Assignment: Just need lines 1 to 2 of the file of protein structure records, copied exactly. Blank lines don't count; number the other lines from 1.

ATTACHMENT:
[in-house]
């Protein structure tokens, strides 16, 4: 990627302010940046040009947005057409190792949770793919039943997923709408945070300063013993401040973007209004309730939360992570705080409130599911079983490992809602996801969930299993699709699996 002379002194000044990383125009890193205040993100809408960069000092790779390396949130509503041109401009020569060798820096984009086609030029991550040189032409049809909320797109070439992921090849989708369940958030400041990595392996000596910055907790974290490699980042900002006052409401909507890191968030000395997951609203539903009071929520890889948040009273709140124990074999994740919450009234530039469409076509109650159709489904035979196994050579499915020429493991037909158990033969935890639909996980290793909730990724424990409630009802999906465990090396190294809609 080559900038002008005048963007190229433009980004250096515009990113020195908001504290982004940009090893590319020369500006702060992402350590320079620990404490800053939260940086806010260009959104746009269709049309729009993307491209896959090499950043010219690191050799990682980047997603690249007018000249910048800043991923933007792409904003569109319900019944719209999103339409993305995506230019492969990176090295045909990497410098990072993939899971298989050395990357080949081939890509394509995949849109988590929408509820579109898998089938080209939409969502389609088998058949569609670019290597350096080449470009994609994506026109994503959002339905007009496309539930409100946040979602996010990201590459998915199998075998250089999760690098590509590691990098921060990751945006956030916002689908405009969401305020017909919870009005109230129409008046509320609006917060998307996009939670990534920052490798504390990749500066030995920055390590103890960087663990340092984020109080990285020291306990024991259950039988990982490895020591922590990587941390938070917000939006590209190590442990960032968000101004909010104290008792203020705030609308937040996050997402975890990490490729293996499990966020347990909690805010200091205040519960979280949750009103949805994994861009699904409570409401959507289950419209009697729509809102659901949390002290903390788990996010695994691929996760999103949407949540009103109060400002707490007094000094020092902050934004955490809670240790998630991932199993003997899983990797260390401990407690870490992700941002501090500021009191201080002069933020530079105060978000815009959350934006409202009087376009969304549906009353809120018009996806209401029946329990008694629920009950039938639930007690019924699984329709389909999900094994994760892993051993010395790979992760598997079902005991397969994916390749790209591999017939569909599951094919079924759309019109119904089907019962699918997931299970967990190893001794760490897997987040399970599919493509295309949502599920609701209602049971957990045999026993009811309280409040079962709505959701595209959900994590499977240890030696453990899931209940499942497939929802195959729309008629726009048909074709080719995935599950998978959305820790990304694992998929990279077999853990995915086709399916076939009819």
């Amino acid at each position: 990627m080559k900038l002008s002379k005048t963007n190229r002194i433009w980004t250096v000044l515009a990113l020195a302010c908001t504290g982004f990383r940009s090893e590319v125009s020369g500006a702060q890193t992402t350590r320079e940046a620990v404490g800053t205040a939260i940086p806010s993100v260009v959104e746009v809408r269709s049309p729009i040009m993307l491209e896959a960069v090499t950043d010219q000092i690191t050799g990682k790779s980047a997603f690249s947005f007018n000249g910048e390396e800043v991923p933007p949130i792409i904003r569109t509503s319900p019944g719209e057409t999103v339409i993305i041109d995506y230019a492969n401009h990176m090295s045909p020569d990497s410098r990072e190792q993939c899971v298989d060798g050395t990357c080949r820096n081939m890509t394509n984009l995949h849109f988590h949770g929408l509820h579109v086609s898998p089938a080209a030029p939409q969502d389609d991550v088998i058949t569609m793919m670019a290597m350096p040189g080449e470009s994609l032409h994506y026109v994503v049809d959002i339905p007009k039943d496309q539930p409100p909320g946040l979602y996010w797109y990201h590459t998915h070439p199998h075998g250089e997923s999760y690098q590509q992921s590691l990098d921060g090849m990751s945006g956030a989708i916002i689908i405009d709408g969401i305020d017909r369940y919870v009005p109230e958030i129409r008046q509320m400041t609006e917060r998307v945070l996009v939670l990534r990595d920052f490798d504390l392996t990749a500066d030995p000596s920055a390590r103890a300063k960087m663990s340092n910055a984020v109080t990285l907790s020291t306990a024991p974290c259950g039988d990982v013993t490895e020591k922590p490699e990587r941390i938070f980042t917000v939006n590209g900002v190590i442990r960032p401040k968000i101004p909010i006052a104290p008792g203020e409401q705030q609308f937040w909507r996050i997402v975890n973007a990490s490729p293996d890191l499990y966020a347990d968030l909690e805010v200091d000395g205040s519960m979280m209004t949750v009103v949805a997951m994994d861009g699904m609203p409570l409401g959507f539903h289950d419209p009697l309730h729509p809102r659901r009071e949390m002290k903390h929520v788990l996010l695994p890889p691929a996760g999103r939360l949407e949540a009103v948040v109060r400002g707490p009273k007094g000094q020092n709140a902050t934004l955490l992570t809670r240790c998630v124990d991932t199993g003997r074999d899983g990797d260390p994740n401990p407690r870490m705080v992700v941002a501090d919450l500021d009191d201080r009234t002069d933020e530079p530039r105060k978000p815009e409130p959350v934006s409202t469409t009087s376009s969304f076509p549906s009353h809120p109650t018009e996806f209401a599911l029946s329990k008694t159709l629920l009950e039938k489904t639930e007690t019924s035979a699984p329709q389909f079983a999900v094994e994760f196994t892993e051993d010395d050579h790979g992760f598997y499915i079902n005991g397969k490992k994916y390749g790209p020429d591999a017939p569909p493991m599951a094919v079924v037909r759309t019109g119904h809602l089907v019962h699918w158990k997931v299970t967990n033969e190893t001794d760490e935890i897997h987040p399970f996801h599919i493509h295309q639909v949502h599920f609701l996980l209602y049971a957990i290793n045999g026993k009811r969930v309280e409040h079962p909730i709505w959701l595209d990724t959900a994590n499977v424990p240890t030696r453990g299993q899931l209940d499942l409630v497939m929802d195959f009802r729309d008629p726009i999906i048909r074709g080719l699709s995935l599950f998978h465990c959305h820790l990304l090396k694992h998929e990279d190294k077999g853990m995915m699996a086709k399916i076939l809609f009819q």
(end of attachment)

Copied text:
[in-house]
């Protein structure tokens, strides 16, 4: 990627302010940046040009947005057409190792949770793919039943997923709408945070300063013993401040973007209004309730939360992570705080409130599911079983490992809602996801969930299993699709699996 002379002194000044990383125009890193205040993100809408960069000092790779390396949130509503041109401009020569060798820096984009086609030029991550040189032409049809909320797109070439992921090849989708369940958030400041990595392996000596910055907790974290490699980042900002006052409401909507890191968030000395997951609203539903009071929520890889948040009273709140124990074999994740919450009234530039469409076509109650159709489904035979196994050579499915020429493991037909158990033969935890639909996980290793909730990724424990409630009802999906465990090396190294809609 080559900038002008005048963007190229433009980004250096515009990113020195908001504290982004940009090893590319020369500006702060992402350590320079620990404490800053939260940086806010260009959104746009269709049309729009993307491209896959090499950043010219690191050799990682980047997603690249007018000249910048800043991923933007792409904003569109319900019944719209999103339409993305995506230019492969990176090295045909990497410098990072993939899971298989050395990357080949081939890509394509995949849109988590929408509820579109898998089938080209939409969502389609088998058949569609670019290597350096080449470009994609994506026109994503959002339905007009496309539930409100946040979602996010990201590459998915199998075998250089999760690098590509590691990098921060990751945006956030916002689908405009969401305020017909919870009005109230129409008046509320609006917060998307996009939670990534920052490798504390990749500066030995920055390590103890960087663990340092984020109080990285020291306990024991259950039988990982490895020591922590990587941390938070917000939006590209190590442990960032968000101004909010104290008792203020705030609308937040996050997402975890990490490729293996499990966020347990909690805010200091205040519960979280949750009103949805994994861009699904409570409401959507289950419209009697729509809102659901949390002290903390788990996010695994691929996760999103949407949540009103109060400002707490007094000094020092902050934004955490809670240790998630991932199993003997899983990797260390401990407690870490992700941002501090500021009191201080002069933020530079105060978000815009959350934006409202009087376009969304549906009353809120018009996806209401029946329990008694629920009950039938639930007690019924699984329709389909999900094994994760892993051993010395790979992760598997079902005991397969994916390749790209591999017939569909599951094919079924759309019109119904089907019962699918997931299970967990190893001794760490897997987040399970599919493509295309949502599920609701209602049971957990045999026993009811309280409040079962709505959701595209959900994590499977240890030696453990899931209940499942497939929802195959729309008629726009048909074709080719995935599950998978959305820790990304694992998929990279077999853990995915086709399916076939009819």